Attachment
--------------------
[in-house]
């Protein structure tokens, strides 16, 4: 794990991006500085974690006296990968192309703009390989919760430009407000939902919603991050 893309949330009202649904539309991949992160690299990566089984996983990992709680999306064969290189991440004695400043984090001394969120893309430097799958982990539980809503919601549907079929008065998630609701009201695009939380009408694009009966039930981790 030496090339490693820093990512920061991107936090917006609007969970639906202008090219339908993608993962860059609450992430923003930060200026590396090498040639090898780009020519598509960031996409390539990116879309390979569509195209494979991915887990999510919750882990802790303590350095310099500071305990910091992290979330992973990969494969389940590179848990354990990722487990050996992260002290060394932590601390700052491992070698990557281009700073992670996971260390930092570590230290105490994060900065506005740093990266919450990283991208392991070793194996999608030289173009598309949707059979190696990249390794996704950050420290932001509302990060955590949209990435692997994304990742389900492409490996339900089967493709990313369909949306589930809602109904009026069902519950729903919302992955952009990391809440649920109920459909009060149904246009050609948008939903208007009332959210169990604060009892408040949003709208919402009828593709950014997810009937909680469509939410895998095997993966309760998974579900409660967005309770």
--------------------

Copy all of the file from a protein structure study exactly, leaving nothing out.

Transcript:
[in-house]
């Protein structure tokens, strides 16, 4: 794990991006500085974690006296990968192309703009390989919760430009407000939902919603991050 893309949330009202649904539309991949992160690299990566089984996983990992709680999306064969290189991440004695400043984090001394969120893309430097799958982990539980809503919601549907079929008065998630609701009201695009939380009408694009009966039930981790 030496090339490693820093990512920061991107936090917006609007969970639906202008090219339908993608993962860059609450992430923003930060200026590396090498040639090898780009020519598509960031996409390539990116879309390979569509195209494979991915887990999510919750882990802790303590350095310099500071305990910091992290979330992973990969494969389940590179848990354990990722487990050996992260002290060394932590601390700052491992070698990557281009700073992670996971260390930092570590230290105490994060900065506005740093990266919450990283991208392991070793194996999608030289173009598309949707059979190696990249390794996704950050420290932001509302990060955590949209990435692997994304990742389900492409490996339900089967493709990313369909949306589930809602109904009026069902519950729903919302992955952009990391809440649920109920459909009060149904246009050609948008939903208007009332959210169990604060009892408040949003709208919402009828593709950014997810009937909680469509939410895998095997993966309760998974579900409660967005309770």